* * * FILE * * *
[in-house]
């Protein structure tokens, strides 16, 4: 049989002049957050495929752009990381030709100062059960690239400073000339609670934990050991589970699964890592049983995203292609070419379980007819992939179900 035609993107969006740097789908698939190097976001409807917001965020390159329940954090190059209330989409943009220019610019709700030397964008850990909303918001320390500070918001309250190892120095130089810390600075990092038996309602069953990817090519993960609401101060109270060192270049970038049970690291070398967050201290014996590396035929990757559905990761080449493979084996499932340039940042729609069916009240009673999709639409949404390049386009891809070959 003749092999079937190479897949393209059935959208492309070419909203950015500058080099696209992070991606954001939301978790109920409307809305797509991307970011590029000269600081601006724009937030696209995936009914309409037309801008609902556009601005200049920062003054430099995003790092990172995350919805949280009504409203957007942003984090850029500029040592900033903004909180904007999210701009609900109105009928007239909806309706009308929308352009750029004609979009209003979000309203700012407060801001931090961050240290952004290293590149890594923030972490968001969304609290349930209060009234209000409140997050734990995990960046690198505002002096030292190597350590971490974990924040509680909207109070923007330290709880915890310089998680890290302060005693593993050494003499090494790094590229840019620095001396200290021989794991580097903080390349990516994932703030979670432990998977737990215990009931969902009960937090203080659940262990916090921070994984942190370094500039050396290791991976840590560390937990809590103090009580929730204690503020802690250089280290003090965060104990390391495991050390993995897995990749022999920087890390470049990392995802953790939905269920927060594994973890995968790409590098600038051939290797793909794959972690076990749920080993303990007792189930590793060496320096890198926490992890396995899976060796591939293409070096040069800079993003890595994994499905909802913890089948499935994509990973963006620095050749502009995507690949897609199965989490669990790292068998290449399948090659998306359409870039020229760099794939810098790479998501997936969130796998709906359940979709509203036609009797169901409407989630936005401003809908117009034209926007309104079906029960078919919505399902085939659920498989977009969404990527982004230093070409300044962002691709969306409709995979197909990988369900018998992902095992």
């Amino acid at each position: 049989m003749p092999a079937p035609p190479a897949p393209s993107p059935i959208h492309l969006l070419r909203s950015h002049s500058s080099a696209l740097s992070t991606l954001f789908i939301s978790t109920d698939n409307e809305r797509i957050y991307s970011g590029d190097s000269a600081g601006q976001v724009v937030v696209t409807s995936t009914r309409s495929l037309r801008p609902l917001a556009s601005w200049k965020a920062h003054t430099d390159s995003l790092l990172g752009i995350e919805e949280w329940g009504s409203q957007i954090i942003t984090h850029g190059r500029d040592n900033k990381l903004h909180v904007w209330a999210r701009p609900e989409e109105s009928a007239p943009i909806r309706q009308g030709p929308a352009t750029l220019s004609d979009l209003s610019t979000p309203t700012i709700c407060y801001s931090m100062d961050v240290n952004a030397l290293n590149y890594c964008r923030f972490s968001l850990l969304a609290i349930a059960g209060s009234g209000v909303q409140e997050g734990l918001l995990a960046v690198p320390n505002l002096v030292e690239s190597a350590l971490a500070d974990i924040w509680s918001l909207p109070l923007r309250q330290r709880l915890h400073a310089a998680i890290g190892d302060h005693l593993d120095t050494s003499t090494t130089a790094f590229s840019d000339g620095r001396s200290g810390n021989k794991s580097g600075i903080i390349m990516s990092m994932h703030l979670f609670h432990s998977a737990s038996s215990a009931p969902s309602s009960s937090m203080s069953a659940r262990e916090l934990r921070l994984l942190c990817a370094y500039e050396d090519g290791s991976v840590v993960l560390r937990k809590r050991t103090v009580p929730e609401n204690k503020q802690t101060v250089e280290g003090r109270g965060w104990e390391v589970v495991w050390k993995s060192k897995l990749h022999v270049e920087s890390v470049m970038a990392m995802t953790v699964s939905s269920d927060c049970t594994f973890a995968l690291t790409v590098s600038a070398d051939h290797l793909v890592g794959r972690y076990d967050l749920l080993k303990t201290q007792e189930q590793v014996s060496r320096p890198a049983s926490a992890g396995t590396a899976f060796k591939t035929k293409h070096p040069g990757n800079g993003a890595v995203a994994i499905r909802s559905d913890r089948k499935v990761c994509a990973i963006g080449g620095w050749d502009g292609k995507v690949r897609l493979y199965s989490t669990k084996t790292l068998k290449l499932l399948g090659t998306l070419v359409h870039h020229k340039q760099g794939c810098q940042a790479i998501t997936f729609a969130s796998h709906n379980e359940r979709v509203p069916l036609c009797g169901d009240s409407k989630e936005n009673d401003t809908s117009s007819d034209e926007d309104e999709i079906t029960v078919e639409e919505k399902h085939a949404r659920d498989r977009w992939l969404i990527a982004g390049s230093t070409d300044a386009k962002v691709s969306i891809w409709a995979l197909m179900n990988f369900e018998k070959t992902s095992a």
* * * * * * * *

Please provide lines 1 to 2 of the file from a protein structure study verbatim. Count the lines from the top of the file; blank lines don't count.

[in-house]
């Protein structure tokens, strides 16, 4: 049989002049957050495929752009990381030709100062059960690239400073000339609670934990050991589970699964890592049983995203292609070419379980007819992939179900 035609993107969006740097789908698939190097976001409807917001965020390159329940954090190059209330989409943009220019610019709700030397964008850990909303918001320390500070918001309250190892120095130089810390600075990092038996309602069953990817090519993960609401101060109270060192270049970038049970690291070398967050201290014996590396035929990757559905990761080449493979084996499932340039940042729609069916009240009673999709639409949404390049386009891809070959 003749092999079937190479897949393209059935959208492309070419909203950015500058080099696209992070991606954001939301978790109920409307809305797509991307970011590029000269600081601006724009937030696209995936009914309409037309801008609902556009601005200049920062003054430099995003790092990172995350919805949280009504409203957007942003984090850029500029040592900033903004909180904007999210701009609900109105009928007239909806309706009308929308352009750029004609979009209003979000309203700012407060801001931090961050240290952004290293590149890594923030972490968001969304609290349930209060009234209000409140997050734990995990960046690198505002002096030292190597350590971490974990924040509680909207109070923007330290709880915890310089998680890290302060005693593993050494003499090494790094590229840019620095001396200290021989794991580097903080390349990516994932703030979670432990998977737990215990009931969902009960937090203080659940262990916090921070994984942190370094500039050396290791991976840590560390937990809590103090009580929730204690503020802690250089280290003090965060104990390391495991050390993995897995990749022999920087890390470049990392995802953790939905269920927060594994973890995968790409590098600038051939290797793909794959972690076990749920080993303990007792189930590793060496320096890198926490992890396995899976060796591939293409070096040069800079993003890595994994499905909802913890089948499935994509990973963006620095050749502009995507690949897609199965989490669990790292068998290449399948090659998306359409870039020229760099794939810098790479998501997936969130796998709906359940979709509203036609009797169901409407989630936005401003809908117009034209926007309104079906029960078919919505399902085939659920498989977009969404990527982004230093070409300044962002691709969306409709995979197909990988369900018998992902095992």